'The beginning of a new era in America'

 

President Barack Obama's re-election — in a ferocious campaign dotted by charges of racial anger and minority-voter suppression — has provided what many blacks say will surely deepen his legacy: irrefutable evidence that his presidency is hardly a historical fluke as he has now won two national campaigns with overwhelming white support.

Obama, the nation's first black president, was already soaked in history, a figure seen in the aftermath of his 2008 victory as the culmination of a decades-long civil rights crusade that suffered the assassination of beloved figures who fought and marched for the right to vote and freely pursue the American dream.

But Obama's first term as president also saw him pelted with racially charged denunciations — some from politicians — that reopened festering wounds and even fears in the African American community for his safety. At times it felt as if the W.E.B. Du Bois prophecy — the problem of the 20th century would be the color line, he famously opined — had leapt right into the 21st century.

"In many ways," said Lonnie G. Bunch III, founding director of the National Museum of African American History and Culture, "Obama's reelection can be seen as resilience on the part of the African American community."

But Bunch admitted that he felt, as did many blacks in the waning weeks of the campaign, that Obama — despite accomplishments in the war on terrorism, a strengthening economy and passage of a universal-health-care law — had been mercilessly castigated.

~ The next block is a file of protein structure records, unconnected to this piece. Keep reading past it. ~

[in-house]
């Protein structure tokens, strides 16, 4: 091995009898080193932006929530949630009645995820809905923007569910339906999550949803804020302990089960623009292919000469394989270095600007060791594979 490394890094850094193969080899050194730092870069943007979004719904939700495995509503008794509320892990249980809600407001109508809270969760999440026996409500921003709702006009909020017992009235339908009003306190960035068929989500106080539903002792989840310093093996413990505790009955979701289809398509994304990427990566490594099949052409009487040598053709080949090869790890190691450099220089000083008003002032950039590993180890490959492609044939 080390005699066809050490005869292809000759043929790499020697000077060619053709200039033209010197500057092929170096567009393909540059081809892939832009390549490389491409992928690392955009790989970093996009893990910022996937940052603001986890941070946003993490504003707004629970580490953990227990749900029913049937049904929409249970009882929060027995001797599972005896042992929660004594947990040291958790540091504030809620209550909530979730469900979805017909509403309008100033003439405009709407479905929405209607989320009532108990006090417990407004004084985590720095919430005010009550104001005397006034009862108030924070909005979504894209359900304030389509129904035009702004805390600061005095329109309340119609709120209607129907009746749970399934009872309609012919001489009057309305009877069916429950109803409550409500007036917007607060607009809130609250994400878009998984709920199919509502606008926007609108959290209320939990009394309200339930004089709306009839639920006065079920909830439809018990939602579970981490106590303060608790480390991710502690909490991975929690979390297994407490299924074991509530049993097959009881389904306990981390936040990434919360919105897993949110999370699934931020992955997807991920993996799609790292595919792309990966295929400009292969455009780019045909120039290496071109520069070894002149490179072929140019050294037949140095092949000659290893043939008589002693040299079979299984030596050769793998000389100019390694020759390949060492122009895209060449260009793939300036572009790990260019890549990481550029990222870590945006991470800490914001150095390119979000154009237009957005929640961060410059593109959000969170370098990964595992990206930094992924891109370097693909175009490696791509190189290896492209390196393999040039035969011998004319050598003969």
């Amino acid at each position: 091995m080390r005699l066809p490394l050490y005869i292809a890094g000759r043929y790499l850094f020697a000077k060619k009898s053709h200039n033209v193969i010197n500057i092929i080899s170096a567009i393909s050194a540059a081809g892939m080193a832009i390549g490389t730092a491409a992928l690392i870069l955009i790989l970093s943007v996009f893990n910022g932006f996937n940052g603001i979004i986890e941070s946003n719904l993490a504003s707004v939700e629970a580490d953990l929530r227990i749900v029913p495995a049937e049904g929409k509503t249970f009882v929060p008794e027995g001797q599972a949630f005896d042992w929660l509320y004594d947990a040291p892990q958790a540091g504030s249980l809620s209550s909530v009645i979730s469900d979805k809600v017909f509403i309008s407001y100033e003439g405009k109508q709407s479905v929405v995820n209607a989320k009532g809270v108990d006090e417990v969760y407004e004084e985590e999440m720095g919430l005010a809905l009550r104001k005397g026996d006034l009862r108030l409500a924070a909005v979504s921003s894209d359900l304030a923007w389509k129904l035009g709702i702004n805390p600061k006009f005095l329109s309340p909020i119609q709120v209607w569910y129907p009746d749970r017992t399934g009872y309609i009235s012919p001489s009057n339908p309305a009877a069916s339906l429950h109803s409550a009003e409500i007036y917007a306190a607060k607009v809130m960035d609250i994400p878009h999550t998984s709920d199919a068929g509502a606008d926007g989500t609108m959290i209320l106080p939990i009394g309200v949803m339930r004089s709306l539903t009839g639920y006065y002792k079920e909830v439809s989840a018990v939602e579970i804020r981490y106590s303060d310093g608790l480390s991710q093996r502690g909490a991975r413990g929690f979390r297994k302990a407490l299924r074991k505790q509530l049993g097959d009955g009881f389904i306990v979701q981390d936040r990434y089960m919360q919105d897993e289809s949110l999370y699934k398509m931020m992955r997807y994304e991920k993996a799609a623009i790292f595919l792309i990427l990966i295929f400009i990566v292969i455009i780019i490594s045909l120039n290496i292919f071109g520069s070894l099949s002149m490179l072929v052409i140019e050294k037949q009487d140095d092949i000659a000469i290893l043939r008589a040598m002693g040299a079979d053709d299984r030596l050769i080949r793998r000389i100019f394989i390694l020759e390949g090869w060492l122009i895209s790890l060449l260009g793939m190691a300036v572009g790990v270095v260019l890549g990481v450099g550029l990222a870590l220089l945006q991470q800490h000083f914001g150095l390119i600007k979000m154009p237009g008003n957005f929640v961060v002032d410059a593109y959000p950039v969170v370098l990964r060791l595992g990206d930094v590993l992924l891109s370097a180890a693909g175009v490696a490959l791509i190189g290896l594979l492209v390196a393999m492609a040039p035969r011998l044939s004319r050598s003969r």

"You want to hope it's a smaller minority with that real racial hatred," he said. "You see the vitriolic comments, and you realize the first election of Obama didn't change the pain and hatred. In some ways that election magnified some of it."

He added: "It is not a post-racial world, but a world that would make us believe in the possibility of bringing people together."

Throughout the important swing state of Ohio, black ministers had rallied their flocks Sunday from pulpits, linking the president's name with biblical figures who had fought unflinchingly against long, hard odds. Then those ministers led their flocks to waiting buses, which took them to early-voting sites.

Mayor Michael Coleman, of Columbus, Ohio — one of the first big-city mayors to support Obama's daring 2008 campaign — said the re-election was crucial for the psyche of black America. "I think, in some ways, it was more important than the first election," he said. "There may be some in the country who might have said the first race he won was because of timing — that Obama was in the right place and the country was in such a bad place after Bush. So if he had lost, some would just say the first time was a mirage."

Coleman, echoing the sentiments of many blacks, said he was stung by the racially tinged attacks against the president during the campaign. On the eve of the election, Coleman presided over a voter rally at the King Arts Complex in Columbus. "Someone there said, 'I am tired of them disrespecting my president!' The roof almost came down."